Drugs in R & D

, Volume 7, Issue 4, pp 203–217

The Potential of Plant Virus Vectors for Vaccine Production

  • Vidadi Yusibov
  • Shailaja Rabindran
  • Ulrich Commandeur
  • Richard M. Twyman
  • Rainer Fischer
Review Article

DOI: 10.2165/00126839-200607040-00001

Cite this article as:
Yusibov, V., Rabindran, S., Commandeur, U. et al. Drugs in R D (2006) 7: 203. doi:10.2165/00126839-200607040-00001

Abstract

Plants viruses are versatile vectors that allow the rapid and convenient production of recombinant proteins in plants. Compared with production systems based on transgenic plants, viral vectors are easier to manipulate and recombinant proteins can be produced more quickly and in greater yields. Over the last few years, there has been much interest in the development of plant viruses as vectors for the production of vaccines, either as whole polypeptides or epitopes displayed on the surface of chimeric viral particles. Several viruses have been extensively developed for vaccine production, including tobacco mosaic virus, potato virus X and cowpea mosaic virus. Vaccine candidates have been produced against a range of human and animal diseases, and in many cases have shown immunogenic activity and protection in the face of disease challenge. In this review, we discuss the advantages of plant virus vectors, the development of different viruses as vector systems, and the immunological experiments that have demonstrated the principle of plant virus-derived vaccines.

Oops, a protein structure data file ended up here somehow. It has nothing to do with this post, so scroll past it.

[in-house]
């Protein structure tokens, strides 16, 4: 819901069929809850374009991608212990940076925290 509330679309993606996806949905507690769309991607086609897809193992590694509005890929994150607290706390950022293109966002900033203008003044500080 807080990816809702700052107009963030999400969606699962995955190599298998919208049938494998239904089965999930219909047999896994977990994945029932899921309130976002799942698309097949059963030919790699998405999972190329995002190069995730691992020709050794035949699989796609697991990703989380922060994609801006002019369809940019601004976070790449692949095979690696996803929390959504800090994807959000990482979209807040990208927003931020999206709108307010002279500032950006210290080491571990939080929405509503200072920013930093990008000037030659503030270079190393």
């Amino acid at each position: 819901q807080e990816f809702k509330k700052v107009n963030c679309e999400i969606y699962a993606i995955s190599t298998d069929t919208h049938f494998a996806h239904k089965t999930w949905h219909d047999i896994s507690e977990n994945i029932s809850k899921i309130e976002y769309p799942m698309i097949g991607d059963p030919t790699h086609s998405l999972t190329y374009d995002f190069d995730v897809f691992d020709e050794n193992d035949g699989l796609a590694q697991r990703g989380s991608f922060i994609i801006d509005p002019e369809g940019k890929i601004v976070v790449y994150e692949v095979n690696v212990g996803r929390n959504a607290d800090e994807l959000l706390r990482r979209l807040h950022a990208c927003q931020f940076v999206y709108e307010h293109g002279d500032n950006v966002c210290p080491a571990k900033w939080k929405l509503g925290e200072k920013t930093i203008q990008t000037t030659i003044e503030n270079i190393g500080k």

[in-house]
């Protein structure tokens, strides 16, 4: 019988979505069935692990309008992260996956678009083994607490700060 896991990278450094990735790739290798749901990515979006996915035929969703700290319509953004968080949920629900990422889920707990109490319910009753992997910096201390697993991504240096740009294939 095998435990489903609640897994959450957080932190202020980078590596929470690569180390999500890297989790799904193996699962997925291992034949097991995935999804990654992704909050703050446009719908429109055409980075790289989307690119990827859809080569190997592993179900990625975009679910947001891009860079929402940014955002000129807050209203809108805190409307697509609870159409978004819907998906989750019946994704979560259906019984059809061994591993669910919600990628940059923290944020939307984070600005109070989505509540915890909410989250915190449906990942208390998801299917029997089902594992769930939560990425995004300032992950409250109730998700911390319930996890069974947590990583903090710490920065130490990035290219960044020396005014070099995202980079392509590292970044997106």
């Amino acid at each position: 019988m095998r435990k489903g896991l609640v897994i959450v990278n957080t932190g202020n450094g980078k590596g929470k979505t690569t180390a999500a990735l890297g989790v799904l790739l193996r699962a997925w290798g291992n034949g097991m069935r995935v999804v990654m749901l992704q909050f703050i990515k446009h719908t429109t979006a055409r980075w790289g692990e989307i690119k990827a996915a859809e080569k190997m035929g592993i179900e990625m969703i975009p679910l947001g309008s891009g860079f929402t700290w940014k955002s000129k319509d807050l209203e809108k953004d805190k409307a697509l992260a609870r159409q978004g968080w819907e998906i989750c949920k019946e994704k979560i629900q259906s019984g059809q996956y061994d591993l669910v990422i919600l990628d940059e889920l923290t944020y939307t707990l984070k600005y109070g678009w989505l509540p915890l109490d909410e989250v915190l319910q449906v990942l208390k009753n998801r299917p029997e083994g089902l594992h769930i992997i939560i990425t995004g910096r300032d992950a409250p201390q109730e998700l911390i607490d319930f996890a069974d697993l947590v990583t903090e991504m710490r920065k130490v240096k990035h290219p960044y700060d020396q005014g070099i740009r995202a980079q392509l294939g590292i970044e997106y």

Copyright information

© Adis Data Information BV 2006

Authors and Affiliations

  • Vidadi Yusibov
    • 1
  • Shailaja Rabindran
    • 1
  • Ulrich Commandeur
    • 2
  • Richard M. Twyman
    • 3
  • Rainer Fischer
    • 2
    • 4
  1. 1.Fraunhofer USA Center for Molecular BiotechnologyNewarkUSA
  2. 2.Institute for Molecular Biotechnology, Biology VIIRWTH AachenAachenGermany
  3. 3.Department of BiologyUniversity of YorkHeslington, YorkUK
  4. 4.Fraunhofer Institute for Molecular Biology and Applied Ecology (IME)AachenGermany